First, we find that the trial court used the appropriate standard to assess the statutory mental mitigators that: (1) the capital felony was committed while the defendant was under the influence of extreme mental or emotional disturbance; and (2) his capacity to appreciate the criminality of his conduct or to conform his conduct to the requirements of law was substantially impaired. Appellant alleges that the judge required him to prove these mitigators beyond a reasonable doubt rather than by a preponderance of the evidence by repeatedly questioning the experts about whether a nexus existed between appellant's alleged brain dysfunction and his behavior on the night of the crime. The record does not support appellant's contention that the trial court required him to meet this heightened standard. The trial judge's questions evinced a recognition that a person may suffer a brain dysfunction without experiencing any of the behavioral effects commonly associated with these mitigators. The trial judge thus acted within his discretion *698 when he asked the experts their views as to the effects of appellant's alleged brain dysfunction. See Roberts v. State, 510 So. 2d 885, 895 (Fla.1987) (approving the trial court's rejection of the statutory mental mitigators despite some evidence of brain damage where the experts' testimony did not indicate that defendant exhibited at the time of the murder any behavior indicative of these mitigators), cert. denied, 485 U.S. 943, 108 S. Ct. 1123, 99 L. Ed. 2d 284 (1988).

We have examined the record, and we do not conclude that the trial judge abused his discretion by finding there was insufficient evidence to support the two statutory mental mitigating circumstances. Nor did the trial judge abuse his discretion in rejecting a nonstatutory mental mitigator based upon the appellant's contended brain dysfunction. There was conflicting evidence in the record with regard to appellant's alleged brain dysfunction, and the trial judge could have properly concluded that these mitigators were not proven. See Sireci v. State, 587 So. 2d 450, 453-54 (Fla.1991), cert. denied, 503 U.S. 946, 112 S. Ct. 1500, 117 L. Ed. 2d 639 (1992); Roberts, 510 So. 2d at 894.

Similarly, we reject appellant's contention that the trial judge failed to give sufficient weight to appellant's dysfunctional upbringing. The record reflects that there was conflicting evidence for the court to consider with regard to these mitigators including evidence that appellant's siblings became productive members of society despite a similar upbringing. See Jones v. State, 648 So. 2d 669, 680 (Fla.1994), cert. denied, ___ U.S. ___, 115 S. Ct. 2588, 132 L. Ed. 2d 836 (1995). Consequently, we find that the trial judge acted within his discretion when he gave only some weight to the mitigating circumstances related to appellant's childhood.

Next, we reject appellant's claim that the trial court improperly found the heinous, atrocious, or cruel aggravator. We have consistently upheld this aggravator in cases where the victim is repeatedly stabbed. See, e.g., Finney v. State, 660 So. 2d 674, 685 (Fla.1995), cert. denied, ___ U.S. ___, 116 S. Ct. 823, 133 L. Ed. 2d 766 (1996); Pittman v. State, 646 So. 2d 167, 173 (Fla.1994), cert. denied, ___ U.S. ___, 115 S. Ct. 1982, 131 L. Ed. 2d 870 (1995); Hardwick v. State, 521 So. 2d 1071, 1076 (Fla.), cert. denied, 488 U.S. 871, 109 S. Ct. 185, 102 L. Ed. 2d 154 (1988); Johnston v. State, 497 So. 2d 863, 871 (Fla. 1986). Accordingly, we find that the trial court appropriately found and evaluated the mitigating and aggravating circumstances and that the death sentence is proportionate in this case.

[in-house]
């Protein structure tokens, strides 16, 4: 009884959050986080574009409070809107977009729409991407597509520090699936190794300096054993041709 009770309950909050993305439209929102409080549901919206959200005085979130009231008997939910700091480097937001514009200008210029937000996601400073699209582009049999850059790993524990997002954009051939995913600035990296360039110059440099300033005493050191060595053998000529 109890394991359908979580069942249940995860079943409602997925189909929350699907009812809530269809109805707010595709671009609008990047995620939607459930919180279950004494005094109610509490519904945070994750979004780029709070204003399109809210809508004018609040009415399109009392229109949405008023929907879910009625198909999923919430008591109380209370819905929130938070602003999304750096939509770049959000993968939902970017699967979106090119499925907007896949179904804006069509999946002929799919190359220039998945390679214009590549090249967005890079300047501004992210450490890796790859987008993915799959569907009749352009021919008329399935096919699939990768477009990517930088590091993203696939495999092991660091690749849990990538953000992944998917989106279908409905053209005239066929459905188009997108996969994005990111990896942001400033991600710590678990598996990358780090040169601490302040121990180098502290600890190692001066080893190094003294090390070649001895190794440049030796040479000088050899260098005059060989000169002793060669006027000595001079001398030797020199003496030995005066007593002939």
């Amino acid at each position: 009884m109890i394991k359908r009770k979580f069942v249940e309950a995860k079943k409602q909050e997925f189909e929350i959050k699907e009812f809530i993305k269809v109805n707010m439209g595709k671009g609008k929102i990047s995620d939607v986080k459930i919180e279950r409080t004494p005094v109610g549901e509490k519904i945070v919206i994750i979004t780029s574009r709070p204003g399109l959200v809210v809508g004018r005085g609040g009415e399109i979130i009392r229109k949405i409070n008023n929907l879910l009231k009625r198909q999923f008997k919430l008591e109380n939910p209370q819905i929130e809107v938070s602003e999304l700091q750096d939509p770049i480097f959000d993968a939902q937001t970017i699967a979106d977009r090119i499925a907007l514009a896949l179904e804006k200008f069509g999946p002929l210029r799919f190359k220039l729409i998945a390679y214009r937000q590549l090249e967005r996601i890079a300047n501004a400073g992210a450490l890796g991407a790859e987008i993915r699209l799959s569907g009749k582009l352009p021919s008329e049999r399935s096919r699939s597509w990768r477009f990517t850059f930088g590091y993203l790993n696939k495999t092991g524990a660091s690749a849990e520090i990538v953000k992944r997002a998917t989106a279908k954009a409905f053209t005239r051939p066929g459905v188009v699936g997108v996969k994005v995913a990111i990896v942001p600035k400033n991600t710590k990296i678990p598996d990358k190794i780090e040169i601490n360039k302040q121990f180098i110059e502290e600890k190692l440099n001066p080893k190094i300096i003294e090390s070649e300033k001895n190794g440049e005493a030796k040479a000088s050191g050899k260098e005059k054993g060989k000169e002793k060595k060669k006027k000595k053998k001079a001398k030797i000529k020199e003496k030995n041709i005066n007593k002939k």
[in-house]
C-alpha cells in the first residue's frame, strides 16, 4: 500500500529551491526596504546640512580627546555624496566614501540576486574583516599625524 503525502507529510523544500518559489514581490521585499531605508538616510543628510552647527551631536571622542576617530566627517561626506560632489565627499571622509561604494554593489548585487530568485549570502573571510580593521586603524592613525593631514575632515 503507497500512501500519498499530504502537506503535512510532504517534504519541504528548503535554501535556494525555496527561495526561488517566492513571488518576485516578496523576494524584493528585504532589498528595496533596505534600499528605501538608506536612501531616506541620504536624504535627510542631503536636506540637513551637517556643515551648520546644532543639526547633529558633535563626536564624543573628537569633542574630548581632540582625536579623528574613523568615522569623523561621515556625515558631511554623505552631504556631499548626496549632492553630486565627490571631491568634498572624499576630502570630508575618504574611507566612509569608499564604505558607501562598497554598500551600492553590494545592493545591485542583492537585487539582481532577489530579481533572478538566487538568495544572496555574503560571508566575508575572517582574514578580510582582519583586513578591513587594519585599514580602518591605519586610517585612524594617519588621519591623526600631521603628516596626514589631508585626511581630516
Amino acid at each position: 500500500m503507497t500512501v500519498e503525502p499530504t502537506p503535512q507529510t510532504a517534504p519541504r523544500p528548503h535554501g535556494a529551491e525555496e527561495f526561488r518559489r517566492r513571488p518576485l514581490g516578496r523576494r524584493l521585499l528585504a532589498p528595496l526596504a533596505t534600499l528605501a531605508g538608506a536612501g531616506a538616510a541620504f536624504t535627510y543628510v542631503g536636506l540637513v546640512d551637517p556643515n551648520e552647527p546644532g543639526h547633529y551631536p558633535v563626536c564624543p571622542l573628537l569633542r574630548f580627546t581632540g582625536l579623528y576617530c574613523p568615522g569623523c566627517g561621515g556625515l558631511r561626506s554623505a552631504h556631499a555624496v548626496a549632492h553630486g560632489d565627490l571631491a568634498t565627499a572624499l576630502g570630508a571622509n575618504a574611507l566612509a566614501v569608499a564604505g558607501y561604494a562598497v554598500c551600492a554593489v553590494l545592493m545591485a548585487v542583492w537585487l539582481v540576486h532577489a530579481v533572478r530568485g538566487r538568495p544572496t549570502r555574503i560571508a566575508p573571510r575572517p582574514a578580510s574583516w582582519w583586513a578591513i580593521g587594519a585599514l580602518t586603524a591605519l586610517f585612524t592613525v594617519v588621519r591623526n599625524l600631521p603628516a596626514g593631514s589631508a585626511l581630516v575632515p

Finally, appellant challenges the constitutionality of section 921.141, Florida Statutes. We find this claim to be without merit as the constitutionality of this statute has been continuously upheld. See Gamble v. State, 659 So. 2d 242, 246 (Fla.1995), cert. denied, ___ U.S. ___, 116 S. Ct. 933, 133 L. Ed. 2d 860 (1996); Thompson v. State, 619 So. 2d 261, 267 (Fla.), cert. denied, 510 U.S. 966, 114 S. Ct. 445, 126 L. Ed. 2d 378 (1993).

Based on the foregoing, we affirm appellant's convictions and his sentence of death.

It is so ordered.



[1] A videotape of Clyde Decker's deposition to perpetuate testimony was presented to the jury because Clyde was unavailable to testify at trial.

[2] Clyde Decker's account of the events was generally consistent with that of Robert Decker, so we do not recount the details of his testimony here.

[3] § 921.141(5)(b), Fla. Stat. (1993).

[4] § 921.141(5)(d), Fla. Stat. (1993).

[5] § 921.141(5)(h), Fla. Stat. (1993).

[6] § 921.141(5)(i), Fla. Stat. (1993).

[7] See § 921.141(6)(b), (f), Fla. Stat. (1993).

[8] The judge found the following mitigators: (1) the defendant had an exceptionally unhappy and unstable childhood; (2) the defendant was deprived of parental love; (3) the defendant's life and psychological makeup was one of emotional instability; (4) the defendant was born as a product of an accident; (5) the defendant was aware of the physical, emotional, and sexual abuse suffered by his mother; (6) the defendant was incarcerated in prison at an early age; (7) the defendant was beaten as a child; (8) the defendant spent many years in prison; (9) the defendant has little education; (10) the defendant had a deprived childhood; (11) the defendant's appearance and demeanor at trial was calm and under control.

[9] Williamson raises two additional issues in his brief and relies on the arguments made at trial with respect to those issues: (1) the trial court should have granted Williamson's motion to suppress his statement to police; and (2) the trial court should have granted Williamson's motion for mistrial based on prosecutorial misconduct. Based on the record, we conclude the trial court properly dispensed with each of the motions and find further discussion of these issues unnecessary.

[10] Appellant committed this crime in 1975 and was subsequently convicted of manslaughter. The jury was not told about the conviction.

[11] Williams v. State, 110 So. 2d 654 (Fla.), cert. denied, 361 U.S. 847, 80 S. Ct. 102, 4 L. Ed. 2d 86 (1959).

[12] The State contends that appellant did not file a motion to sever the extortion charge, and thus the issue was not preserved. We find it unnecessary to address this claim in light of our conclusion on this issue.

[13] The deed introduced at trial concerned the property of appellant's father. Appellant feared its admission could lead the jury to believe he swindled his father. Appellant was also concerned that the divorce papers admitted would portray him as underhanded because his wife was unaware of the divorce proceedings.